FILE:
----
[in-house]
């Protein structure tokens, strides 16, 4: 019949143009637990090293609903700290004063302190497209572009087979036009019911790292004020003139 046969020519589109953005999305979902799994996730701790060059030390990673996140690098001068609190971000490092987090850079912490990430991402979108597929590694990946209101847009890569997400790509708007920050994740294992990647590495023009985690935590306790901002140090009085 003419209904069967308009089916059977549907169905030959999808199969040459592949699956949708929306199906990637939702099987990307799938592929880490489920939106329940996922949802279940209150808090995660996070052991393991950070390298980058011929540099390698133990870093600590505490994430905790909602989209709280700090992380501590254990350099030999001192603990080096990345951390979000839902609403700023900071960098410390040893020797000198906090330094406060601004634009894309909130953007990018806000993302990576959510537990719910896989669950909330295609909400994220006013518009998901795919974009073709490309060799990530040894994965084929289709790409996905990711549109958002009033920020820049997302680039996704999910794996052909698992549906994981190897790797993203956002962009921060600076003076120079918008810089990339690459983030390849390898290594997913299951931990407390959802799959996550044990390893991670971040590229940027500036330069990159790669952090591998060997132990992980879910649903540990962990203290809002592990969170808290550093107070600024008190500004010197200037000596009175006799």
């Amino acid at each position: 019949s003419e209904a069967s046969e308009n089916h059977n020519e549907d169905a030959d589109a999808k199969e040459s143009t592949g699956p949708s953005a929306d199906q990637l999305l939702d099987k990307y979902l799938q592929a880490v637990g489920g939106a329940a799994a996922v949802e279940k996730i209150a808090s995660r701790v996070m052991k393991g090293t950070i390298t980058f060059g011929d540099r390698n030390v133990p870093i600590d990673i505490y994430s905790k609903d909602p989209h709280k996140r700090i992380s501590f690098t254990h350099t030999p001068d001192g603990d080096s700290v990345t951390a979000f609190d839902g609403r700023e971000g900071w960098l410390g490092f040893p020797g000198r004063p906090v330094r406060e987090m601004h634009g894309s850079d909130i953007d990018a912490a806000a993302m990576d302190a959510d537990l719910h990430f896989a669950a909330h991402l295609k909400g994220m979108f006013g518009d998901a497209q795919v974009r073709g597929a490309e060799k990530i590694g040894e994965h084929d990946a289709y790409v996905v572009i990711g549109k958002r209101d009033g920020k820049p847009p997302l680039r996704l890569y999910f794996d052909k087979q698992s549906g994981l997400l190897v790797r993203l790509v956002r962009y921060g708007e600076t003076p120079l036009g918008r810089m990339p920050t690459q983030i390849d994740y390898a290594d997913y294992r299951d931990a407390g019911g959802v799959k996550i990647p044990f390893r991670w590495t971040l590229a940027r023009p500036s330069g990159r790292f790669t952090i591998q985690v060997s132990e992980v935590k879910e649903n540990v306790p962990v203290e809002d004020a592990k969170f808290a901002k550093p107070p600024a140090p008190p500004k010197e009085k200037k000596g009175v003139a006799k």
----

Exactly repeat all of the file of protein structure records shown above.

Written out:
[in-house]
């Protein structure tokens, strides 16, 4: 019949143009637990090293609903700290004063302190497209572009087979036009019911790292004020003139 046969020519589109953005999305979902799994996730701790060059030390990673996140690098001068609190971000490092987090850079912490990430991402979108597929590694990946209101847009890569997400790509708007920050994740294992990647590495023009985690935590306790901002140090009085 003419209904069967308009089916059977549907169905030959999808199969040459592949699956949708929306199906990637939702099987990307799938592929880490489920939106329940996922949802279940209150808090995660996070052991393991950070390298980058011929540099390698133990870093600590505490994430905790909602989209709280700090992380501590254990350099030999001192603990080096990345951390979000839902609403700023900071960098410390040893020797000198906090330094406060601004634009894309909130953007990018806000993302990576959510537990719910896989669950909330295609909400994220006013518009998901795919974009073709490309060799990530040894994965084929289709790409996905990711549109958002009033920020820049997302680039996704999910794996052909698992549906994981190897790797993203956002962009921060600076003076120079918008810089990339690459983030390849390898290594997913299951931990407390959802799959996550044990390893991670971040590229940027500036330069990159790669952090591998060997132990992980879910649903540990962990203290809002592990969170808290550093107070600024008190500004010197200037000596009175006799």
């Amino acid at each position: 019949s003419e209904a069967s046969e308009n089916h059977n020519e549907d169905a030959d589109a999808k199969e040459s143009t592949g699956p949708s953005a929306d199906q990637l999305l939702d099987k990307y979902l799938q592929a880490v637990g489920g939106a329940a799994a996922v949802e279940k996730i209150a808090s995660r701790v996070m052991k393991g090293t950070i390298t980058f060059g011929d540099r390698n030390v133990p870093i600590d990673i505490y994430s905790k609903d909602p989209h709280k996140r700090i992380s501590f690098t254990h350099t030999p001068d001192g603990d080096s700290v990345t951390a979000f609190d839902g609403r700023e971000g900071w960098l410390g490092f040893p020797g000198r004063p906090v330094r406060e987090m601004h634009g894309s850079d909130i953007d990018a912490a806000a993302m990576d302190a959510d537990l719910h990430f896989a669950a909330h991402l295609k909400g994220m979108f006013g518009d998901a497209q795919v974009r073709g597929a490309e060799k990530i590694g040894e994965h084929d990946a289709y790409v996905v572009i990711g549109k958002r209101d009033g920020k820049p847009p997302l680039r996704l890569y999910f794996d052909k087979q698992s549906g994981l997400l190897v790797r993203l790509v956002r962009y921060g708007e600076t003076p120079l036009g918008r810089m990339p920050t690459q983030i390849d994740y390898a290594d997913y294992r299951d931990a407390g019911g959802v799959k996550i990647p044990f390893r991670w590495t971040l590229a940027r023009p500036s330069g990159r790292f790669t952090i591998q985690v060997s132990e992980v935590k879910e649903n540990v306790p962990v203290e809002d004020a592990k969170f808290a901002k550093p107070p600024a140090p008190p500004k010197e009085k200037k000596g009175v003139a006799k």